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I am doing mod 1 this year w/ my DS age 6 (4 y.o. is sometimes present as well). I am noticing this week a map drill of Africa. I realize this is for all ages, so I’m wondering when you started doing this. It seemed to me he was a little young to be filling in details about Africa. Does this seem right, or do you all have your first graders filling in maps of Africa?Christine KaiserParticipant
I don’t know if we are doing right but I can share what I do with DD 6. We looked at a few key points which where Tigris and Euphrates, Sumer, Babylon, Ur, Mt. Ararat, Persian Golf and nowadays Iraq. Then went over to Canaan (Israel), Meditarrenian Sea, Red Sea, Egypt and the Nile River. All those place are assosiated with the bible stories we read. I also first split up the Africs map and worked first on a Middle East Map, then an Egypt map and last the Africa map. It is still hard for my DD6 to naviagte through the maps, she is still not competely grasping the “map concept”. We had now about 6 Map lessons and I just let her color the rivers and sea blue or help her find a starting point (e.g. “this area was call Sumer, can you show me Euphrates and Tigris?). I don’t know if that is the correct way, just the way we do it. We are working on learning to read a map more then on actually labeling (which I don’t see can be done without being able to read a map?).
I am excited to read what other families with young students do or how you got started with map drill:)amama5Participant
My son was 6 when we started doing map drill the way it was explained, he didn’t care for it and wasn’t writing that well. A few ladies here posted that they don’t start that until later when they are writing and spelling better. We stopped, now he is 7, and it is much more enjoyable. We still learn the basic countries and sometimes we’ll close our eyes and point and we have to take turns naming the country, etc. I like the ideas from ChristineAZ too. We were doing South America so the Spanish/portuguese spellings were confusing him too, so we just talk about them.suzukimomParticipant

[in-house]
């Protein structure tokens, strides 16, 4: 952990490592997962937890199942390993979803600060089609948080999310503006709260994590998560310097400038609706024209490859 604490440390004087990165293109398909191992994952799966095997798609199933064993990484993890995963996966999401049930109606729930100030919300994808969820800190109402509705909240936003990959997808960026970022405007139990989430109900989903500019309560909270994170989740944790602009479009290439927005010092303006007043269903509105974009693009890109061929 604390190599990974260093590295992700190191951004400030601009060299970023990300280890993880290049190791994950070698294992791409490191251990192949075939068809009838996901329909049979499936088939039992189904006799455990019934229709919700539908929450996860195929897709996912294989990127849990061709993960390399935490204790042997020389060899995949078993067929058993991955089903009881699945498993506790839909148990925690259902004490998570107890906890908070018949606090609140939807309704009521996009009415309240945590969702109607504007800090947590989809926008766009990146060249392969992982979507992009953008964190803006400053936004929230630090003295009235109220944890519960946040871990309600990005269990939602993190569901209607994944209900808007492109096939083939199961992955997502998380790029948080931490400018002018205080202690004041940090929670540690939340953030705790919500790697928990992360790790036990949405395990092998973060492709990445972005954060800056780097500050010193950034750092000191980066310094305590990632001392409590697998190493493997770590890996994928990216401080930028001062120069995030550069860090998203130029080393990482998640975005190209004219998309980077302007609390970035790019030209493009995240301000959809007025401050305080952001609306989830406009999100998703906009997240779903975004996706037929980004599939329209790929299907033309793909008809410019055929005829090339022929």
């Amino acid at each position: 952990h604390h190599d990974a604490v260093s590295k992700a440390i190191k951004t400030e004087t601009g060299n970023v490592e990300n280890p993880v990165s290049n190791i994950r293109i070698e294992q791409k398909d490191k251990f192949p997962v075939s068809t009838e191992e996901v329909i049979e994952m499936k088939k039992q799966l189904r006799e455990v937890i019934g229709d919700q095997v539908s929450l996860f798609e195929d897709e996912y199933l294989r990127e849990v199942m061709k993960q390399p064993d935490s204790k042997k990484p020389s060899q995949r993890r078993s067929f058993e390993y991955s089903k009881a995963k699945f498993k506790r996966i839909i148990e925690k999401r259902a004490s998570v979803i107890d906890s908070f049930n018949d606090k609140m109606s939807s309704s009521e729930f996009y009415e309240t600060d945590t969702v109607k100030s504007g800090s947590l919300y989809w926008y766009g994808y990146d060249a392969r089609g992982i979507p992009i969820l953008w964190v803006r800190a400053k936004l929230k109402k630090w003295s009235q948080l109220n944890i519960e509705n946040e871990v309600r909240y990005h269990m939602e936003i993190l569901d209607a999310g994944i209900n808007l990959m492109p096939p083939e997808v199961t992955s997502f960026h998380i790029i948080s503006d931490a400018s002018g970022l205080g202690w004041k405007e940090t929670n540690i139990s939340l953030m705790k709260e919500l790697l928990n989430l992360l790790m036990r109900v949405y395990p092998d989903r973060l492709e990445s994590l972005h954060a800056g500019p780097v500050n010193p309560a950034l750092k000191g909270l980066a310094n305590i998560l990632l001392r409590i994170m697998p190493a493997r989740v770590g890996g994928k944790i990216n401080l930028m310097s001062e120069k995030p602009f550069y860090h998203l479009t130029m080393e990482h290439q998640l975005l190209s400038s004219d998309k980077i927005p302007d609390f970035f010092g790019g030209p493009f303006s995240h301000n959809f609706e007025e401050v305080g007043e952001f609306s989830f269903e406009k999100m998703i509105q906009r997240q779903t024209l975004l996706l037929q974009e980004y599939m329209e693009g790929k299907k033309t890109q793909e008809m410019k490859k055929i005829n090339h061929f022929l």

What I did when my son was 6 was buy a map book of our city (and got free maps of our province). I showed him the basics of how it worked… And then he would follow on the map when we drove places. At first it was best when both adults were in the car so that the one not driving could help him find where we were. I think that now he has a great understanding of maps.SueParticipant
My son, even though he is 12, has trouble writing (hand tremor) and can’t yet spell much beyond words like “w-i-l-l” or “c-a-k-e,” so we did his map drills a bit differently last year. I had him study the map of South America to learn the names of the countries and their locations, then I gave him an outline map and a set of the names of the countries that I had printed out and cut apart. Then he just taped the names where they belonged on the outline map. After he finished, I would have him read the names to me.MonicaParticipant
Thanks, Sue. That’s a great idea!Sara B.Participant
We tried it that way last year, and it was pretty much a miss, especially for my then-6yo who wasn’t reading or hardly writing. So we started doing it all orally. We started with continents and oceans. My younger dd (the 6yo, now 7yo) wasn’t as good at it, but my now-8yo is pretty good at it. After we learn continents and oceans, we are going to switch and go opposite and do local, state, country, North America, Western Hemisphere, and then world. It seems like this is what CM wrote about in her books, according to some quotes I wrote down (that I no longer have next to me) at a CM retreat I went to this summer. I did take a “geography lesson” as a breakout session, and the only other things would be whatever Geography book you’re using to draw a map (or use a map, if you’re bad at drawing 😛 and follow the route (for example, Minn of the Mississippi).
Suzukimom, we do the same for our kids, only we print out a new one on Google every time, and we highlight the route. The older one who can read can help the younger 2 who can’t, plus she can figure out where we are by looking at the highway signs now, too.